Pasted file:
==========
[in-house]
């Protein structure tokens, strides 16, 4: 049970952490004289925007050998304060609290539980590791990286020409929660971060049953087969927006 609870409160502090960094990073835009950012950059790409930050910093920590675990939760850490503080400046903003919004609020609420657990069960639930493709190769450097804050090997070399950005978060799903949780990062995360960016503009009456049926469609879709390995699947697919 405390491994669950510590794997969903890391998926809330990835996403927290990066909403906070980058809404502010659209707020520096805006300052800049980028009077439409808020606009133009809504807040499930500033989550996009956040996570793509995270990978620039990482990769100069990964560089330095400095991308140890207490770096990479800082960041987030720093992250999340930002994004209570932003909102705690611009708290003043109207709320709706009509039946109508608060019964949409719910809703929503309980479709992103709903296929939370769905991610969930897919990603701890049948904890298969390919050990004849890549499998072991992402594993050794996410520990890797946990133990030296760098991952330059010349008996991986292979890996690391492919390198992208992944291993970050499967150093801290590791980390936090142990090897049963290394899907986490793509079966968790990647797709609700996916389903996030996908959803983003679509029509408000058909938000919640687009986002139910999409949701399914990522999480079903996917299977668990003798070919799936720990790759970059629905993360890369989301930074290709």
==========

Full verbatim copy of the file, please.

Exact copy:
[in-house]
């Protein structure tokens, strides 16, 4: 049970952490004289925007050998304060609290539980590791990286020409929660971060049953087969927006 609870409160502090960094990073835009950012950059790409930050910093920590675990939760850490503080400046903003919004609020609420657990069960639930493709190769450097804050090997070399950005978060799903949780990062995360960016503009009456049926469609879709390995699947697919 405390491994669950510590794997969903890391998926809330990835996403927290990066909403906070980058809404502010659209707020520096805006300052800049980028009077439409808020606009133009809504807040499930500033989550996009956040996570793509995270990978620039990482990769100069990964560089330095400095991308140890207490770096990479800082960041987030720093992250999340930002994004209570932003909102705690611009708290003043109207709320709706009509039946109508608060019964949409719910809703929503309980479709992103709903296929939370769905991610969930897919990603701890049948904890298969390919050990004849890549499998072991992402594993050794996410520990890797946990133990030296760098991952330059010349008996991986292979890996690391492919390198992208992944291993970050499967150093801290590791980390936090142990090897049963290394899907986490793509079966968790990647797709609700996916389903996030996908959803983003679509029509408000058909938000919640687009986002139910999409949701399914990522999480079903996917299977668990003798070919799936720990790759970059629905993360890369989301930074290709």